LAS VEGAS, April 10, (AFP): Manny Pacquiao crowned his 21-year professional career with an emphatic victory over Tim Bradley Saturday, delivering a vintage performance before saying a farewell to boxing.
Pacquiao — fighting for the first time since his defeat to Floyd Mayweather last May in the “Fight of the Century” — knocked down Bradley twice on his way to a unanimous decision.
The judges’ scorecards at the MGM Grand Garden Arena told the story of Pacquiao’s dominance in the non-title welterweight duel, with the 37-year-old eight-division world champion winning by identical margins of 116-110 on all three cards.
Pacquiao had insisted Saturday’s bout — the 66th of his career — will be his final fight before he focuses on his political career in the Philippines, where he is seeking election to the Senate next month.
Many ring-watchers, however, are sceptical, believing he may well be tempted to extend a career which has seen him earn more than $500 million. Yet asked afterwards if he planned to stay retired, Pacquiao replied: “I think so. I’ve made a commitment to my family that I’m going to retire after this.
“Maybe I enjoy being a retired man, serving the people, helping the people,” added, before giving a farewell message to his fans.
“Thank you to all the fans in boxing, especially the Filipino people. I’ve really appreciated all your help and support.”
Pacquiao had promised an explosive performance and was as good as his word for long periods, uncorking some trademark combinations to overwhelm Bradley.
“Bradley is a good boxer, he’s a champion, he’s a man. It was not easy tonight,” Pacquiao said, shortly before a warm embrace in the ring which concluded with the two fighters arranging to meet for breakfast on Sunday.
Bradley meanwhile paid tribute to his opponent.
“I fought really good tonight but I don’t know what was going on,” Bradley said.
“He always seemed to be in the right spot. He was a step ahead of me when I was supposed to be a step ahead of him.
“He used his experience against me, his ability and he won the fight tonight…I’m in there with a special man, Manny Pacquiao.”
A cagey opening round had the feel of a tactical battle, with Bradley carefully keeping his distance as he circled the marginally more aggressive Pacquiao, who threw 33 punches to Bradley’s 19.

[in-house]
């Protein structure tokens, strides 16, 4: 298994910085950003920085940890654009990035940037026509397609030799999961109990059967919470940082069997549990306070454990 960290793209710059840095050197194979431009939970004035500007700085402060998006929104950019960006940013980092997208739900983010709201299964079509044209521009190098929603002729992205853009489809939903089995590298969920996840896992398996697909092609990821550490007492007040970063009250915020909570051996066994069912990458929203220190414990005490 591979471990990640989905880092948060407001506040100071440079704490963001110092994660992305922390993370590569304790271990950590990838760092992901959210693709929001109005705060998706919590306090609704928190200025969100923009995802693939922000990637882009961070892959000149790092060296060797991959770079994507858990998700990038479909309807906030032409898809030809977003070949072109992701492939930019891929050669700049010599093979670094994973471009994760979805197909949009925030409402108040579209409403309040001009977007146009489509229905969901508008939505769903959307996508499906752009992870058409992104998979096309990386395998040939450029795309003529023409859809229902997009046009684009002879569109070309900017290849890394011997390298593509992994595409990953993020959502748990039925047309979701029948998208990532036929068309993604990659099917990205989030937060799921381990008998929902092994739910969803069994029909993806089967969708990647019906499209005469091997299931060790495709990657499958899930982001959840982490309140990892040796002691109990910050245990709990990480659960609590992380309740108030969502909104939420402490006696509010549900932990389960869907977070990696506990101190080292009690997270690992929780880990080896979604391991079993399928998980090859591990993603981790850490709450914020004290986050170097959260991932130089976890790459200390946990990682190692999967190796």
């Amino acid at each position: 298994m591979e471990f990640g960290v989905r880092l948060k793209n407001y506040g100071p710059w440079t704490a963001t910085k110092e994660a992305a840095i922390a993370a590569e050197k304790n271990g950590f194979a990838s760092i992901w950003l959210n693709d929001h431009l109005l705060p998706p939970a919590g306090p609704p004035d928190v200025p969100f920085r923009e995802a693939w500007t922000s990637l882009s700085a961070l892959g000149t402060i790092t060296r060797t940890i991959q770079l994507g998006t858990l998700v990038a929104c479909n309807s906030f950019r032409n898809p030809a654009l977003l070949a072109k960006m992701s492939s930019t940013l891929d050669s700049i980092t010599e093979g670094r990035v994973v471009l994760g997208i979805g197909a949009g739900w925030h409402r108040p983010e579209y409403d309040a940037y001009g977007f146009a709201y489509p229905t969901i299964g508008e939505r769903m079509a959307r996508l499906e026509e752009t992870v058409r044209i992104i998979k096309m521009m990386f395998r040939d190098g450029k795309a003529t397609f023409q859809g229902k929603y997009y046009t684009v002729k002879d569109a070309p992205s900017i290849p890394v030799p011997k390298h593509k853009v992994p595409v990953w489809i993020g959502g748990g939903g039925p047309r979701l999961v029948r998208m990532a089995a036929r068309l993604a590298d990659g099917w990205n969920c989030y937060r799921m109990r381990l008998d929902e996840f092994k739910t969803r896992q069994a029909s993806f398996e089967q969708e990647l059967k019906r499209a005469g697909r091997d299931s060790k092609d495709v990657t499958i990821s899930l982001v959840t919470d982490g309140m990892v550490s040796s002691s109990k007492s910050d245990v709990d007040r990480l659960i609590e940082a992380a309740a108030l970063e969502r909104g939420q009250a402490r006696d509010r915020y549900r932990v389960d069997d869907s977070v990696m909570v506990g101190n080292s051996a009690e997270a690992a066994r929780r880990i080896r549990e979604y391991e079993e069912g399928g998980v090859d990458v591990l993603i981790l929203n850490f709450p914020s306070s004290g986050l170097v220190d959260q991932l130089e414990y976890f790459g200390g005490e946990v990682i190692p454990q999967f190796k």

The next three rounds followed a similar pattern, with Pacquiao looking the more menacing fighter, relentlessly stalking Bradley around the canvas, cutting off angles, and connecting with more meaningful blows.
Bradley landed occasionally but it was Pacquiao who did the most damage, landing a straight left that caught his American rival flush on the chin in the second round.
Bradley started confidently in the fifth round but again his good work was undone by Pacquiao in the final minute when the Filipino uncorked a series of combinations to score heavily.
A weary Bradley returned to his corner to be admonished by his trainer Teddy Atlas, who yelled “Are you kidding me?” at the 32-year-old as he attempted to raise his fighter for the later rounds. But the template had been set for the next round, with Pacquiao producing flurries of counter-punching to take the round.
In the seventh, Pacquiao stretched his lead further, scoring a knockdown with a right hook to the chin that sent Bradley falling to the canvas.
Bradley responded bravely in the eighth however, wobbling Pacquiao with a left hook and backing up the Filipino relentlessly.
Yet Pacquiao’s response in the ninth was emphatic, luring in Bradley and then tagging him with a left hook to wobble the American.
A further left hook sent Bradley down for the second time leaving Pacquiao with a commanding lead heading into the final three rounds.
Bradley attempted to pressure Pacquiao but the Filipino finished the stronger to coast home.
Meanwhile, with a mixture of pride and sorrow, millions of Filipinos Sunday celebrated victory for their boxing hero Manny Pacquiao in what he has called his final fight.
In the Philippines, just as in his previous bouts, the fight was screened in public plazas and stadiums so adoring crowds could watch the fighter nicknamed the Pacman one last time.
Ariel Toledo, 34, who watched the fight on a widescreen TV under the burning sun in a suburban Manila plaza, was among the many who yearned for Pacquiao to postpone his retirement.
“His fight was okay but he should still continue (boxing) as long as he feels strong,” Toledo said at the end of the match.
“You are the best, Manny Pacquiao,” he said, addressing the screen directly. “We are sad that you will retire. We can no longer watch our Pacquiao.”
Pacquiao, the only man to capture world titles in eight different weight divisions, produced flashes of brilliance and knocked down Bradley twice on his way to a unanimous decision in the welterweight duel.
It was the sort of performance his admirers believe could persuade him to prolong a career that has earned him more than $500 million over 21 years.
“Of course, all Filipinos are happy because Manny Pacquiao is our idol,” said housewife Nida Realino after the match.
“It’s a pity he has decided this is really his last fight,” she said sadly.
Sportscaster Ronnie Nathanielsz, a longtime Pacquiao follower, agreed that he should retire — except for a possible rematch with American rival Floyd Mayweather, who won a unanimous decision over Pacquiao last year.
“He should retire. If it isn’t Mayweather, then don’t bother,” Nathanielsz said on ABS-CBN television.
Throughout the impoverished nation, Pacquiao has been a unifying factor with millions of Filipinos cheering him on — inspired by his rags-to-riches journey from extreme poverty to become one of the world’s richest sportsmen.
Pacquiao has translated his sporting fame into a successful career as a commercial pitchman, TV show host and even election to the Philippine Congress.